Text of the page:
|Publication number||US7650941 B2|
|Application number||US 11/935,258|
|Publication date||Jan 26, 2010|
|Filing date||Nov 5, 2007|
|Priority date||Nov 5, 2007|
|Also published as||US20090114388|
|Publication number||11935258, 935258, US 7650941 B2, US 7650941B2, US-B2-7650941, US7650941 B2, US7650941B2|
|Inventors||Jacob M. Zachry|
|Original Assignee||Baker Hughes Incorporated|
|Export Citation||BiBTeX, EndNote, RefMan|
|Patent Citations (6), Referenced by (1), Classifications (12), Legal Events (2)|
|External Links: USPTO, USPTO Assignment, Espacenet|
1. Field of the Invention
The invention relates generally to wellbore injection tools and methods for injection of wellbore chemicals or other fluids and/or solids.
2. Description of the Related Art
Wellbore injection tools are used to inject solvents, proppants, or other materials within a formation of earth surrounding a wellbore. Typically, such injection is used to increase the potential recovery of hydrocarbons from a formation. Injection tools can also be used to inject waste fluids into the earth.
The invention provides methods and devices for selective injection of fluids and/or solids into a formation. In particular aspects, the invention provides devices and methods for flowing such injection fluids and/or solids along a formation interval of a particular length so that the flow is substantially equalized along that length.
In a currently preferred embodiment, an injection wash tool is incorporated into a downhole injection string. The wash tool includes a plurality of interconnectable wash tool segments. Each of the segments provides a flow applicator nozzle for transmitting fluid/and or solid from the interior flowbore of the wash tool and into the surrounding formation. In a preferred embodiment, the flow applicator features a plurality of nozzle pipes and nozzles, which are oriented about the cross-sectional circumference of the segment in an angularly spaced orientation to provide for a flow pattern that is substantially equalized in an angular manner. In a preferred embodiment, the nozzle pipes have a length that extends into the flowbore of a neighboring wash tool segment.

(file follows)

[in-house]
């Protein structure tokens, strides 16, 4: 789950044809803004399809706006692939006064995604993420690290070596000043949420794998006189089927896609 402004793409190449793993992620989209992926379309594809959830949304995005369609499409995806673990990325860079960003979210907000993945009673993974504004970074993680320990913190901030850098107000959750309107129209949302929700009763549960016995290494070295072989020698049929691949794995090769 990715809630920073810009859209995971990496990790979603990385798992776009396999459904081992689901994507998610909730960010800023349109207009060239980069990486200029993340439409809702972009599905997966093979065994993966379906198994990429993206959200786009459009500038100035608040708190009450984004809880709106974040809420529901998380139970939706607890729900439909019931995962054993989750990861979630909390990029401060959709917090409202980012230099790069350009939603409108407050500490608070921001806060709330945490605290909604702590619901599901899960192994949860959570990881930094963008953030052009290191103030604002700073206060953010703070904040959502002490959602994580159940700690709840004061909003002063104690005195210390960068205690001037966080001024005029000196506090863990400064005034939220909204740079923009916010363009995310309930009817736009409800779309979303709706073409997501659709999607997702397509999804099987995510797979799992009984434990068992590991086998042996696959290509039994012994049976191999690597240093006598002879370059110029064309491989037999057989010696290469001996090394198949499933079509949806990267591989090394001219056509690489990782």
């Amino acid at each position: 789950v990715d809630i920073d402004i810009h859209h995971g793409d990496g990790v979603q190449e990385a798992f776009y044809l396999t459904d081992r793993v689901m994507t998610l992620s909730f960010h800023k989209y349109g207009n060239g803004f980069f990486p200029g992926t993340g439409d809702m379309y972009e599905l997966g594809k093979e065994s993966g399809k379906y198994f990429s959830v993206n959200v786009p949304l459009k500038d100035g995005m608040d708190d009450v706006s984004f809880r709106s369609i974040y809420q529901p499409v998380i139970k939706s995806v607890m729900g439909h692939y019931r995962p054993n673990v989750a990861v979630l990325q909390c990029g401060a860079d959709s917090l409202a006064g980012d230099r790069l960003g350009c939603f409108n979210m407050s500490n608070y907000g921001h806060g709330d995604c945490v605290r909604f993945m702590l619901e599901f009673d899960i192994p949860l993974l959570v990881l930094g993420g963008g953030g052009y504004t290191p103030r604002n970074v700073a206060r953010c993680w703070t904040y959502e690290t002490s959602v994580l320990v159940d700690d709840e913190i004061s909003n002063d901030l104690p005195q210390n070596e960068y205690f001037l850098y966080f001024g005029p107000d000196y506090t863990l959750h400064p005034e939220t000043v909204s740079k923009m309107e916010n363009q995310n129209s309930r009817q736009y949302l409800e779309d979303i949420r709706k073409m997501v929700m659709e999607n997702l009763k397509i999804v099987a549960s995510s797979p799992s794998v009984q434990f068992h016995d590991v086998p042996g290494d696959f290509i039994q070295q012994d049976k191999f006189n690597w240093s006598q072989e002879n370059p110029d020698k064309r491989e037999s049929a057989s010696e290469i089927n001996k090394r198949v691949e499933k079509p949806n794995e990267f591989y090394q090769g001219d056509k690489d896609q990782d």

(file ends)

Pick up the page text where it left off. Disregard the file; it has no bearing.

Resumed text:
Also in a currently preferred embodiment, the injection wash tool features a plurality of wash tool segments, each of which are interconnectable with other segments, to form wash tools of different required lengths, so as to correspond to various formation interval lengths.
The advantages and further aspects of the invention will be readily appreciated by those of ordinary skill in the art as the same becomes better understood by reference to the following detailed description when considered in conjunction with the accompanying drawings in which like reference characters designate like or similar elements throughout the several figures of the drawing and wherein:
An exemplary equalizing production and injection tool 24, constructed in accordance with the present invention, is shown disposed within the wellbore 10. An annulus 25 is defined between the wellbore 10 and the tool 24. The tool 10 is incorporated into a string of production/injection tubing 26 which extends downwardly into the wellbore 10 from a surface wellhead (not shown) as known in the art. A service packer 28 is affixed to the lower end of the tubing 26 and is depicted in a set position in
An exemplary modular wash tool, generally indicated at 40, is secured below the cross-over sub 38. At the lower end of the wash tool 40 is a bull nose closure plug 42. The wash tool 40 is generally made up of a plurality of independent wash tool segments 44, which are interconnectable to form a wash tool 40 of various lengths. In the embodiment depicted in
Referring now to
It is preferred that the nozzle pipes 58 have a length that is approximately equal to the axial length of two segments 44 plus 6 inches. This length of nozzle pipe 58 provides an optimum length for application and delivery of fluids and suspended solids as well as for equalization of flow rate along the length of the formation interval “d”. In a further preferred embodiment, the axial leg portion 66 is at least 8 feet long in order to create a fluid pressure drop to increase the flow rate radially outwardly into the annulus 25.
As can be best seen in
Because the axial leg portions 66 of the nozzle pipes 58 have a length that is greater than that of a wash tool segment 44, they will extend into the flowbore 50 of a neighboring wash tool segment 44.